It’s another Saturday and I was fortunate enough to be able to go to the market this morning. Seeing some fresh medium sized brinjals on sale, I couldn’t resist getting my hands into 5 of them, no longer than 8 inches each. So, shall it be sweet and spicy brinjals or another one of the tried and tested brinjal recipes I have attempted so far? Considering that my wife was baking a cake, the oven would have been set up just nicely for a brinjal roast!
I have seen roasted vegetables in cook shows though roasted brinjals are kinda rare. Meanwhile, spicy brinjals are quite common here but I thought I would take it one step further by roasting the brinjals instead. It’s my maiden attempt and I am glad to report that it received favourable reviews from my wife and my sister-in-law. Though the brinjals were roasted, it was still packed with moisture and juicy to bite. The combination of dried prawns, buah keras and other ingredients which made the topping was nicely roasted to a fragrant aroma and delivered a riot of taste with each bite. For those who are not used to eating hot food, you can choose to ease off with the chilli but for those who prefer it sizzling hot, just add more chilli.
I believe the Roasted Spicy Brinjals would be suitable eaten with porridge (I actually had them with plain porridge) or steamed rice and would look incredibly appetising in any parties. Give it a try and be amazed by how delicious such a simple dish could be.
This is my recipe for Roasted Spicy Brinjals
This is a delicious and easy vegetable side dish, easy to cook and tastes really good. I used kailan (aka jie lan, Chinese broccoli, Chinese kale) â€“ which is a popular vegetable in Chinese cooking. It is highly nutritious and has an inherently slight bitter taste (hence sugar is added during boiling to neutralize the slight bitterness).
As a result of brief boiling to cook the kailan, the vegetable is nicely cooked and retains its crunchiness while the dried scallops (kan bei) jazzes up the dish by making it sweeter and more interesting. I learnt this recipe from watching the local (Singapore) variety showä¸‰èœä¸€æ±¤and this was one of the dishes whipped up by Mediacorp artiste Michelle Chong. I was impressed with both her culinary skills and her recipe. I tried the recipe soon after watching the show and I really love it, so yummy. I made this from memory after watching the show so I am probably not following her recipe 100% but the end result is still good. Hope you like the recipe too.
This is the recipe for Kailan with Shredded Scallops
It has been a hectic past 3 months and I have not been able to update this blog with more delicious asian food. I will be moving to a new house soon (with a new kitchen fitted with an oven!) and you can expect more recipes to come your way once I settle down.
Anyway, I was back in Kuching early March and my mother-in-law cooked this dish which I found most interesting indeed. Here, we have the bitter gourd (some find it bitter, some insists that it is bitter sweet) given a stir fry and coated with salted egg to give it a unique light salted taste. The other interesting thing I found about this dish is that the bitter gourd is not sliced diagonally or sliced across but rather, the bitter gourd is sliced length-wise, not unlike the satayman who deftly slices cucumber to pair with satay. Basically, you hold the bitter gourd and slice away from you and slowly turning the bitter gourd clockwise or anti clockwise as you continue slicing through. The seed is discarded.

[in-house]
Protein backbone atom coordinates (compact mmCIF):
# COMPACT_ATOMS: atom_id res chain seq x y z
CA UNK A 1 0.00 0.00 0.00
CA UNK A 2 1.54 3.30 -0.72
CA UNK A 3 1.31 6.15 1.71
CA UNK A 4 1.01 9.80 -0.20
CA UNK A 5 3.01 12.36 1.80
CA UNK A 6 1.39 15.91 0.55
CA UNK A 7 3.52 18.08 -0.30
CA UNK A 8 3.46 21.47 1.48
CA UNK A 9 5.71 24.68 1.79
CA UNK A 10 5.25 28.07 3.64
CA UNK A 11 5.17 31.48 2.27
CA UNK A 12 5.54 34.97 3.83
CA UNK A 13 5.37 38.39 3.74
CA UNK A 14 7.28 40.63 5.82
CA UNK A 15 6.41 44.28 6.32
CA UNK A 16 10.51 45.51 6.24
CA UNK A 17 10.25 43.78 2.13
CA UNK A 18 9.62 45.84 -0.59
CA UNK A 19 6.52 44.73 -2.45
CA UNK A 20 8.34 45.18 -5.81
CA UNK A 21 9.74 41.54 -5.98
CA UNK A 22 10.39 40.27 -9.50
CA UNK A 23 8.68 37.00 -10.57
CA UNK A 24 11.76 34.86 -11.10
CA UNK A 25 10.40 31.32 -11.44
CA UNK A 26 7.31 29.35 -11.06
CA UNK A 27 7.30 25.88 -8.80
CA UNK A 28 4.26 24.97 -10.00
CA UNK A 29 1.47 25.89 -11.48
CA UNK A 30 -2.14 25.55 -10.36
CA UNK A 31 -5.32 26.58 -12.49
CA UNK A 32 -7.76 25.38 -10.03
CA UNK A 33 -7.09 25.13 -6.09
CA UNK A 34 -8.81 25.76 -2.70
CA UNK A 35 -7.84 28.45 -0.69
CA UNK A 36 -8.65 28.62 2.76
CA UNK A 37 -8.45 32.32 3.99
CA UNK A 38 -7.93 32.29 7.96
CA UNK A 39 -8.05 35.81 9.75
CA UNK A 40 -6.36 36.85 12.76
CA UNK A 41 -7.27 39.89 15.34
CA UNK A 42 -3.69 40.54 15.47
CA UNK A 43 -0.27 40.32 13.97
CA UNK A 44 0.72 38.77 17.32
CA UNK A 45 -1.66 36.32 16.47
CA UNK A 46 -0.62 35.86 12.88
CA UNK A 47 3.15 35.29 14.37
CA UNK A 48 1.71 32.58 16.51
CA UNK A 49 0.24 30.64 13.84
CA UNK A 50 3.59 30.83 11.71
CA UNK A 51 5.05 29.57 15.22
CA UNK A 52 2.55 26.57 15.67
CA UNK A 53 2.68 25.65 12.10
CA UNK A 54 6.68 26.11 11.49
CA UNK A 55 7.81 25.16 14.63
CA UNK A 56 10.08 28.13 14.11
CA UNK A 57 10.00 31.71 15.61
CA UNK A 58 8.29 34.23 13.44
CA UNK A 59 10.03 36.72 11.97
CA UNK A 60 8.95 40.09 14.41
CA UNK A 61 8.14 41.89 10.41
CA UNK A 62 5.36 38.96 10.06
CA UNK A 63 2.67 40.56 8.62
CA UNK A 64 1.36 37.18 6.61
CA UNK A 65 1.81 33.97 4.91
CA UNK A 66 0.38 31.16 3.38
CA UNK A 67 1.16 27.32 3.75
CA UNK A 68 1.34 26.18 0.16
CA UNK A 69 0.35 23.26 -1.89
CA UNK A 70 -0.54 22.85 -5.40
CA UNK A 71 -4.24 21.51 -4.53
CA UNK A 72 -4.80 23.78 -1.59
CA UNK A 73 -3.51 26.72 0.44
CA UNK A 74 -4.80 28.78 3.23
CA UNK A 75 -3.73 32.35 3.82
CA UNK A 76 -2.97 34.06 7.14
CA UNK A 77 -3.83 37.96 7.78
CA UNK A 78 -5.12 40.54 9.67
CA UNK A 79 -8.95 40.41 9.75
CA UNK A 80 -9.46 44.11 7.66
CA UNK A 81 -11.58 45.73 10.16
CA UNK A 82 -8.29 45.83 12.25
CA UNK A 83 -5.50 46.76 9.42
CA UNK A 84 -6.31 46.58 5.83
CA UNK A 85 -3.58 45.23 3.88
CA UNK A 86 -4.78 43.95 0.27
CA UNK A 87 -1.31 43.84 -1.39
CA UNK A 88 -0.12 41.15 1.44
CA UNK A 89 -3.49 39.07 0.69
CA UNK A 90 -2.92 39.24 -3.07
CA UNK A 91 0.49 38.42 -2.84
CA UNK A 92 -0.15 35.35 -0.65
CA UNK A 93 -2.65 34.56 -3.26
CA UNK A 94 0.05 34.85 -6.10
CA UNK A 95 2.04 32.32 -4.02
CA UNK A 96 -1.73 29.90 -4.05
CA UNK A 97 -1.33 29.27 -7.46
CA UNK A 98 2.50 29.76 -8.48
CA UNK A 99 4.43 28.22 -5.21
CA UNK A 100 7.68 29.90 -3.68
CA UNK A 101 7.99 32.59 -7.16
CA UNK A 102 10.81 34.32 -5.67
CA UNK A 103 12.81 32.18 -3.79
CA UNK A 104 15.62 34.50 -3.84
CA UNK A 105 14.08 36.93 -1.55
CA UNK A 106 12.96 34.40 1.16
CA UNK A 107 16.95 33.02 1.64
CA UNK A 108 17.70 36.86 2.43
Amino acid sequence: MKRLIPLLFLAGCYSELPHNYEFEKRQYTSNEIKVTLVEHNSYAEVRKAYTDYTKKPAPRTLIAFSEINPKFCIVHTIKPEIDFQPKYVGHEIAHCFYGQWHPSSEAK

This recipe is easy to cook though I must confess that I did not taste it at all. In case you forgot, I am not partial to bitter gourd. Nevertheless, my wife loved it and there were no leftovers. If you are a fan of bitter gourd and you are bored with the usual bitter gourd chicken recipe, why don’t you give this recipe a try?
This is my mother-in-law’s recipe for Fried Bitter Gourd with Salted Egg
What a name! Sure, this dish may be common but did you know that simply by putting in a little effort to carve your vegetables, you can create give a new and beautiful breathe of life to an ordinary dish? My little daughters were fascinated with the carrots and broccoli stems which were cut to resemble flowers sitting in the midst of a bed of freshly blanched green broccoli. To give it a more “garden feel”, I used orchid mushrooms as well in this dish. I bought the orchid mushrooms in can and they are quite delicious with a light crunch. You can also use any other suitable mushrooms such as straw mushrooms.
The prawns were cut to resemble like butterflies but being an amateur, I can’t say they look like one. What I did was to remove the heads, middle shell and legs by fingers and leave the tails attached. Next, I use a knife to make a slit down the centre back of each prawn and removed the guts (brownish black thread running down the back of the prawn). When the prawn is cooked, it will give a nice slightly opened shape.
To cut the carrots or broccoli stems into flower-like shapes, you will need to first scrape off the outer layer. Next, cut the carrots into 6 cm lengths. You will need thick broccoli stems for the same purpose. Then, lay the carrot onto a chopping board and make a slanted cut (about 5mm deep or lesser) length-wise along the carrot. Then make another parallel slanted cut just next to it so that both cuts resemble a V shape. You will then be able to remove the whole strip thus leaving you a length-wise groove. Repeat this over the other parts of the carrot until you get at least 5 grooves. Then, slice the carrot sideways and voila! You’ll get the flower-shaped carrots.
Get creative. It makes a whole world of difference to the eating experience!
This is my recipe for Butterflied Prawns in Eden Read the rest of this entry »